Planting food-producing trees can offer both shade and a source of healthy foods in concrete-dominated neighborhoods.
It’s a well-known fact that trees can help reduce the urban heat island effect and lower temperatures in cities. Now, urban forestry advocates are touting another potential benefit of trees: food. As Max Graham explains in Grist, “Volunteers, school teachers, and urban farmers in cities across the country are planting fruit and nut trees, berry bushes, and other edible plants in public spaces to create shade, provide access to green space, and supply neighbors with free and healthy food.” In Tucson, an effort to plant mesquite trees combines the need for shade in the sun-drenched Arizona city with the mesquite’s traditional role as a food plant.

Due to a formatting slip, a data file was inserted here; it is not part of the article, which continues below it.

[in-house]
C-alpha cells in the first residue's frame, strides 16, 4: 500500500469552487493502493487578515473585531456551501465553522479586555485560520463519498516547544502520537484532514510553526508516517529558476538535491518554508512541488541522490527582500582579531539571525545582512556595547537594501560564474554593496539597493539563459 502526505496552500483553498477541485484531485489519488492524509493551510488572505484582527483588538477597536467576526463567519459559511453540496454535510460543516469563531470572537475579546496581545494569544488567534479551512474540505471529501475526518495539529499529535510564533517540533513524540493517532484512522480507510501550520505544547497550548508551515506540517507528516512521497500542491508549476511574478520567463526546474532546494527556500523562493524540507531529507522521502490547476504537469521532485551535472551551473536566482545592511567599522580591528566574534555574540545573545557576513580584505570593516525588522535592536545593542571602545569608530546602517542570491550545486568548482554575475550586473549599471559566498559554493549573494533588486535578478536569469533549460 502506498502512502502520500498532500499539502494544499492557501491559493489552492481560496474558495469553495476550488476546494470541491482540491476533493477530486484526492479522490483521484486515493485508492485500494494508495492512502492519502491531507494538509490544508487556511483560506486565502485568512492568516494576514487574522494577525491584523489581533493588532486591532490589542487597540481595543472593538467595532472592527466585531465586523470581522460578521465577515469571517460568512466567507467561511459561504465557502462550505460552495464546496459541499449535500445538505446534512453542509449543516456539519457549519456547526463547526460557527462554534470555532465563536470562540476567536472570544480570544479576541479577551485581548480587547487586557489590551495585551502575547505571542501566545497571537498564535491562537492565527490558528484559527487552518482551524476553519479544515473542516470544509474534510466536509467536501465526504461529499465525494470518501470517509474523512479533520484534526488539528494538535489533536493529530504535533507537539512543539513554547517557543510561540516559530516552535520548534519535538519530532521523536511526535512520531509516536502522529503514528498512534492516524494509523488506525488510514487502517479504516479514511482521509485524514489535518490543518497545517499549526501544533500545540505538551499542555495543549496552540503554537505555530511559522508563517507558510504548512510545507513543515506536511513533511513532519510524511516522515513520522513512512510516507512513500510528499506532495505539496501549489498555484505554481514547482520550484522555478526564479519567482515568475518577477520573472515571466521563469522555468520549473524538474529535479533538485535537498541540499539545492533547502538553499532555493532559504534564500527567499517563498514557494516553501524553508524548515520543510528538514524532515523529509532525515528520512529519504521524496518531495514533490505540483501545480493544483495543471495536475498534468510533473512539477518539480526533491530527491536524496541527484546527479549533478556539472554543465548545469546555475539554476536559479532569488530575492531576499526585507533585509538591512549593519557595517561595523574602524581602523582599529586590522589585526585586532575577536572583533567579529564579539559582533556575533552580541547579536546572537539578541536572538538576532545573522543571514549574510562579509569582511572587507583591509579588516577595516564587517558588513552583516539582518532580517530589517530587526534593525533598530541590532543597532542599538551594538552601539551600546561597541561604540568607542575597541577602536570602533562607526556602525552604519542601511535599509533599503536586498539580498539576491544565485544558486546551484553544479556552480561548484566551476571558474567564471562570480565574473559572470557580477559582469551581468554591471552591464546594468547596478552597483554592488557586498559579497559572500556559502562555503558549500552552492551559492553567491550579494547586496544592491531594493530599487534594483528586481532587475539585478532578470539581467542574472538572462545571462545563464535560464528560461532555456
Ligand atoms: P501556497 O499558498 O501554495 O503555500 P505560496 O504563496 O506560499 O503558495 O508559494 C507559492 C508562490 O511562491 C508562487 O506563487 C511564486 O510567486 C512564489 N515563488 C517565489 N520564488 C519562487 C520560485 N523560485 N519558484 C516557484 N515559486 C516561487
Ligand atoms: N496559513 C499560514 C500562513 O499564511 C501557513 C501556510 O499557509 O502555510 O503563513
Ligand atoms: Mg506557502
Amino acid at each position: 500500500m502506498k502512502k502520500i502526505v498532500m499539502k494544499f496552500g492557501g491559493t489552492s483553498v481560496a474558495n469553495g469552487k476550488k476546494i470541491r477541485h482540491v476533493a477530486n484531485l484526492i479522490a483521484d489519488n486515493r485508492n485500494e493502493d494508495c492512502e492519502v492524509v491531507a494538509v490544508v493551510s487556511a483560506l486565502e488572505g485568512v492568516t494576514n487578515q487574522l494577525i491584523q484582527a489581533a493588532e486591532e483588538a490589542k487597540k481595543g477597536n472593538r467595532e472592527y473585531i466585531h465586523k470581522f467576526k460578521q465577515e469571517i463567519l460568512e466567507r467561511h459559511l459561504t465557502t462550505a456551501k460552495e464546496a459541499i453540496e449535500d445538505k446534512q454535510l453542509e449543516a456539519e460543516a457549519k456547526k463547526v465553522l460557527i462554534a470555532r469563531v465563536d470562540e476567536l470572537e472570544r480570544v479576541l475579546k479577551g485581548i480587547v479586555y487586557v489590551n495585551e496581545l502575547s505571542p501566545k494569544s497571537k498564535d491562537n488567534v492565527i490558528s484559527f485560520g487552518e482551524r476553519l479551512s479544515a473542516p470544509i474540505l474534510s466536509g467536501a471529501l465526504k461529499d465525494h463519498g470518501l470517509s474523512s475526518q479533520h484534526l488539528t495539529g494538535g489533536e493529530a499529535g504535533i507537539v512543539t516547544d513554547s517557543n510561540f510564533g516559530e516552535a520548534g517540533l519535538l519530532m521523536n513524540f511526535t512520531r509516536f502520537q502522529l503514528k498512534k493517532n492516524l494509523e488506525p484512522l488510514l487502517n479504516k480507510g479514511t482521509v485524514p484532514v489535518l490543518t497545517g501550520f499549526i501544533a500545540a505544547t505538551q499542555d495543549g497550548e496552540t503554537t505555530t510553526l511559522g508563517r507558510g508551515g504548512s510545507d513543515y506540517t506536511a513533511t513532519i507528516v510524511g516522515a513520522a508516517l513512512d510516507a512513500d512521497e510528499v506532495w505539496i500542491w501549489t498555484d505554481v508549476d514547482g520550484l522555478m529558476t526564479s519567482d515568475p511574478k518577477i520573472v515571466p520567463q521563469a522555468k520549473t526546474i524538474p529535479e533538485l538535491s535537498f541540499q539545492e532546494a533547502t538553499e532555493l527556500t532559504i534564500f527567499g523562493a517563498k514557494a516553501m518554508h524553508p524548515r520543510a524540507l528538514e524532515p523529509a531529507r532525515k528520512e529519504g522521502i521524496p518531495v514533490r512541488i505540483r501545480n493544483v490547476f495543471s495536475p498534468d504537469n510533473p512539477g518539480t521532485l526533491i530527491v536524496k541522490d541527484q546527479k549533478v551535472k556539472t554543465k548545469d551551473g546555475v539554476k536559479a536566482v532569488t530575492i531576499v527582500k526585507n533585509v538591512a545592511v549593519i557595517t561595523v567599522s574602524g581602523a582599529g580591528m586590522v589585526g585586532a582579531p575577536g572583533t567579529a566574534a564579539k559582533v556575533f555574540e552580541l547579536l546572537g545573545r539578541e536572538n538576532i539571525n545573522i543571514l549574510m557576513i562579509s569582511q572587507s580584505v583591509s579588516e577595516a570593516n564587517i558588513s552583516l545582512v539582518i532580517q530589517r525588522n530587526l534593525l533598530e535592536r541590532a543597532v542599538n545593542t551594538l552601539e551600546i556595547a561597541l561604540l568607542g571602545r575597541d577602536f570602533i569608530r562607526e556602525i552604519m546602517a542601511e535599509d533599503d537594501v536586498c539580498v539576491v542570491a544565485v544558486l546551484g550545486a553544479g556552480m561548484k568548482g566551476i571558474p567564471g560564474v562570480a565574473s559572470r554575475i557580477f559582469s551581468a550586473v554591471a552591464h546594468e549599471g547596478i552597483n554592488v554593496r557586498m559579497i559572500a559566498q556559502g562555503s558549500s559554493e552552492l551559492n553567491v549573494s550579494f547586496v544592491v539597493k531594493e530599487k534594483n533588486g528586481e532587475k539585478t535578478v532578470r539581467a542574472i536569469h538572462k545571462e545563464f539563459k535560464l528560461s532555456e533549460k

While urban forests are unlikely to provide a steady food supply for everyone who needs it, they can help supplement diets and provide access to fresh fruits. In Philadelphia, the Philadelphia Orchard Project produced over 11,000 pounds of fresh produce last year. “Another well-established food forest skirts the Old West Church in Boston, where volunteers have spent a decade transforming a city lawn into a grove of apple, pear, and cherry trees hovering over vegetable, pollinator, and herb gardens.”
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City of Grand Forks, North Dakota
HUD's Office of Policy Development and Research
Harvard GSD Executive Education
City of Laramie, Wyoming
Colorado Department of Local Affairs
Lassen County Planning and Building Services
This six-course series explores essential urban design concepts using open source software and equips planners with the tools they need to participate fully in the urban design process.